Paul Christensen: Not All Roads Lead To The Banks
The word for temple in Latin is fane, and the market that stands before it is profane. And that word has come down to us as meaning anything other than the sacred, the dark side of human maneuvering and sleight-of-hand.
Paul Christensen: The Ice Man Cometh
Vermont has gone into deep storage, buried under a foot of sticky snow, with drifts reaching up to a few feet in some places. The silence is as pure as a church on Saturday.
Paul Christensen: Portrait of the Artist as a Young Twit
I used to wander around on lower Broadway in Manhattan when I was still a teenager. I had a dead-end job at a valve company taking orders from plumbers wanting a gate valve or oversized coupling for an apartment building going up.
Paul Christensen: The First Chill Air of Summer’s End
The village bar is still serving lunch on the weekends, which is welcomed by us as a way of entertaining without having to cook the food, lay in some bottles of wine, find a dessert or make our own pastries. We just come in, sit on the terrace, order whatever is the main dish of the day, and slurp some cold rose or white wine while we amiably chat with our invited friends.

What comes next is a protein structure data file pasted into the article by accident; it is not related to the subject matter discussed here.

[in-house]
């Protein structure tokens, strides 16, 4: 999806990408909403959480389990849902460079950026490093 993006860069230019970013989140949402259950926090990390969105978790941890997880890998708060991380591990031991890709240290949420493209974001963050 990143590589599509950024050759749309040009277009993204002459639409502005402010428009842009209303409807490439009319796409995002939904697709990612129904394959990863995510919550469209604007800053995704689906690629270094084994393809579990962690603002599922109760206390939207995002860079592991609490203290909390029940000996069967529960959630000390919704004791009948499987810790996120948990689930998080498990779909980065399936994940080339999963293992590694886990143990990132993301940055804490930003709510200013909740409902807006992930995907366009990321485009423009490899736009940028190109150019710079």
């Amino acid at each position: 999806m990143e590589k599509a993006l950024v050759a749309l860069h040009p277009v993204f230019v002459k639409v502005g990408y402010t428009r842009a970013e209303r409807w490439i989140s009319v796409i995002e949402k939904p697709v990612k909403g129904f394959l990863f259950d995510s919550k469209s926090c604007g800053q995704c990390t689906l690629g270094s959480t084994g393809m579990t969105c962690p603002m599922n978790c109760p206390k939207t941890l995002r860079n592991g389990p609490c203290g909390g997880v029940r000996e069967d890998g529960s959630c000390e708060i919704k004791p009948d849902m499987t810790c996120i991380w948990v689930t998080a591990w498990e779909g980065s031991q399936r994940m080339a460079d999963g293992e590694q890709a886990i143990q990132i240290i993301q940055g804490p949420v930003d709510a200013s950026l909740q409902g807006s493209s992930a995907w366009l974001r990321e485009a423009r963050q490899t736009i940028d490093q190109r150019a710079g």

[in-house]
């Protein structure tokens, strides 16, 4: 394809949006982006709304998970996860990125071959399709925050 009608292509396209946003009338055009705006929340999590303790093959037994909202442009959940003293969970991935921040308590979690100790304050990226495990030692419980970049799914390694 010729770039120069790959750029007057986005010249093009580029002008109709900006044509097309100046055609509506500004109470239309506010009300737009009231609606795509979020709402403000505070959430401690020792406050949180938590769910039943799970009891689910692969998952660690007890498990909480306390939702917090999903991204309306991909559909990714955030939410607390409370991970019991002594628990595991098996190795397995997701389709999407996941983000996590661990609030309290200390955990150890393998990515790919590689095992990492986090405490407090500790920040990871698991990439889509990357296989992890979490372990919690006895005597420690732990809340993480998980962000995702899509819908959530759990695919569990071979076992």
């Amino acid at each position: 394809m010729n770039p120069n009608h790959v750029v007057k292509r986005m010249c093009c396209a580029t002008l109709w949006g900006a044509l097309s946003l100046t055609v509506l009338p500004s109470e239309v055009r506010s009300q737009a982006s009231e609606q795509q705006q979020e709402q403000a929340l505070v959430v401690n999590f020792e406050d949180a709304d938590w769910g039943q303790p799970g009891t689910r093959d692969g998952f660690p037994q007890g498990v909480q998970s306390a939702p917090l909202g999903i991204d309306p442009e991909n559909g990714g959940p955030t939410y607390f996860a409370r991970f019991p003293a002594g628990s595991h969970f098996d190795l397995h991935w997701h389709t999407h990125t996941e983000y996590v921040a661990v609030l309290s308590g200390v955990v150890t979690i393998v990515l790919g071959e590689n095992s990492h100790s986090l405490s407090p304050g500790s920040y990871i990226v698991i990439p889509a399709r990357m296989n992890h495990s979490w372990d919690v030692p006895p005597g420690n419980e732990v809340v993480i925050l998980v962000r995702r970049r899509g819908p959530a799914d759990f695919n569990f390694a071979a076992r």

Paul Christensen: The Breaking of the Sky
We had been waiting for two long, agonizing months for rain to come, for anything to cast a veil over a furious sun that dried out fields, withered up grape vines, even discouraged the cicadas from droning in the pines. Now the rain started falling, thick, icy gobbets of it, drenching us the moment it struck.
Paul Christensen: What the Heat Demands of Us
We may not make it through this crisis. But no one can say for sure it is too late.
Paul Christensen: What Binds Us. Together
We’ve had two small heat waves since I arrived here in southern France in mid-June. Neither was terrible, neither quite made it to the level of a canicule, a blistering heat bloom usually starting out its career in northern Africa and drifting down onto western Europe where it stagnates over the red-tile roofs…
Paul Christensen: Return to France
And I come, suppressing my eagerness for as long as I can, until I burst with affection at the sound of a cork being pulled by a solemn waiter, who waits politely while I sink my liver into a pool of forgetfulness at the first sip.